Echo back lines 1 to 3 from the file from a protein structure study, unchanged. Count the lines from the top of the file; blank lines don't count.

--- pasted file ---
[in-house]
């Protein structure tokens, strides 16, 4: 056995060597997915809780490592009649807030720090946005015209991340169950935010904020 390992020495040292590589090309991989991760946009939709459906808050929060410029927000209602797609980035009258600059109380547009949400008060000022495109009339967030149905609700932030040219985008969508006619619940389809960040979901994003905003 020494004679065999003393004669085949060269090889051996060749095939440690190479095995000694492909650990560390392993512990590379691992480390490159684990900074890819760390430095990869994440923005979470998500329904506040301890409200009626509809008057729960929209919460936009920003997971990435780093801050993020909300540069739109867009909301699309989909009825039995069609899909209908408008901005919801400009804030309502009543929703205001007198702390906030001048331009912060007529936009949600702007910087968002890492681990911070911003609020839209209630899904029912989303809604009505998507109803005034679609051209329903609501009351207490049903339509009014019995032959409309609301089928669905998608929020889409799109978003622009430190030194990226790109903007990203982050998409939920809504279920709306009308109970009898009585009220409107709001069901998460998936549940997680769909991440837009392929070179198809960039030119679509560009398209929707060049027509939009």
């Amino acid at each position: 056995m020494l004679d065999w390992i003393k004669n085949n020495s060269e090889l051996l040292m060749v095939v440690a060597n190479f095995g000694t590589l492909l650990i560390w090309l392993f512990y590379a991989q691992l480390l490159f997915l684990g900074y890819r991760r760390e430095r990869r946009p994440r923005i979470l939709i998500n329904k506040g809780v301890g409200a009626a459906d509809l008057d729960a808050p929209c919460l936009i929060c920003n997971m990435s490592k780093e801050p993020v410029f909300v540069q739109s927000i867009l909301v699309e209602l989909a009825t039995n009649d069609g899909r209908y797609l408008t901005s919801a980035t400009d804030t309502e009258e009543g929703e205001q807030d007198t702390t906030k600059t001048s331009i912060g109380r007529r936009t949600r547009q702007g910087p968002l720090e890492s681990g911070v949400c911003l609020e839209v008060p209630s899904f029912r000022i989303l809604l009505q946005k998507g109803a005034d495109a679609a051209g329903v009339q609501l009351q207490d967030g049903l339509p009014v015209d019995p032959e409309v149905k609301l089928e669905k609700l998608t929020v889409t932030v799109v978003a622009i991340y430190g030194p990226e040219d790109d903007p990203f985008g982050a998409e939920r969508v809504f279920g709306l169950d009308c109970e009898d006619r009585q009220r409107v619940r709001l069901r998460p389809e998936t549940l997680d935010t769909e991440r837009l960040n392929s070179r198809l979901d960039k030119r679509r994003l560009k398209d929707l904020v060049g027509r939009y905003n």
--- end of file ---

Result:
[in-house]
């Protein structure tokens, strides 16, 4: 056995060597997915809780490592009649807030720090946005015209991340169950935010904020 390992020495040292590589090309991989991760946009939709459906808050929060410029927000209602797609980035009258600059109380547009949400008060000022495109009339967030149905609700932030040219985008969508006619619940389809960040979901994003905003 020494004679065999003393004669085949060269090889051996060749095939440690190479095995000694492909650990560390392993512990590379691992480390490159684990900074890819760390430095990869994440923005979470998500329904506040301890409200009626509809008057729960929209919460936009920003997971990435780093801050993020909300540069739109867009909301699309989909009825039995069609899909209908408008901005919801400009804030309502009543929703205001007198702390906030001048331009912060007529936009949600702007910087968002890492681990911070911003609020839209209630899904029912989303809604009505998507109803005034679609051209329903609501009351207490049903339509009014019995032959409309609301089928669905998608929020889409799109978003622009430190030194990226790109903007990203982050998409939920809504279920709306009308109970009898009585009220409107709001069901998460998936549940997680769909991440837009392929070179198809960039030119679509560009398209929707060049027509939009």
């Amino acid at each position: 056995m020494l004679d065999w390992i003393k004669n085949n020495s060269e090889l051996l040292m060749v095939v440690a060597n190479f095995g000694t590589l492909l650990i560390w090309l392993f512990y590379a991989q691992l480390l490159f997915l684990g900074y890819r991760r760390e430095r990869r946009p994440r923005i979470l939709i998500n329904k506040g809780v301890g409200a009626a459906d509809l008057d729960a808050p929209c919460l936009i929060c920003n997971m990435s490592k780093e801050p993020v410029f909300v540069q739109s927000i867009l909301v699309e209602l989909a009825t039995n009649d069609g899909r209908y797609l408008t901005s919801a980035t400009d804030t309502e009258e009543g929703e205001q807030d007198t702390t906030k600059t001048s331009i912060g109380r007529r936009t949600r547009q702007g910087p968002l720090e890492s681990g911070v949400c911003l609020e839209v008060p209630s899904f029912r000022i989303l809604l009505q946005k998507g109803a005034d495109a679609a051209g329903v009339q609501l009351q207490d967030g049903l339509p009014v015209d019995p032959e409309v149905k609301l089928e669905k609700l998608t929020v889409t932030v799109v978003a622009i991340y430190g030194p990226e040219d790109d903007p990203f985008g982050a998409e939920r969508v809504f279920g709306l169950d009308c109970e009898d006619r009585q009220r409107v619940r709001l069901r998460p389809e998936t549940l997680d935010t769909e991440r837009l960040n392929s070179r198809l979901d960039k030119r679509r994003l560009k398209d929707l904020v060049g027509r939009y905003n």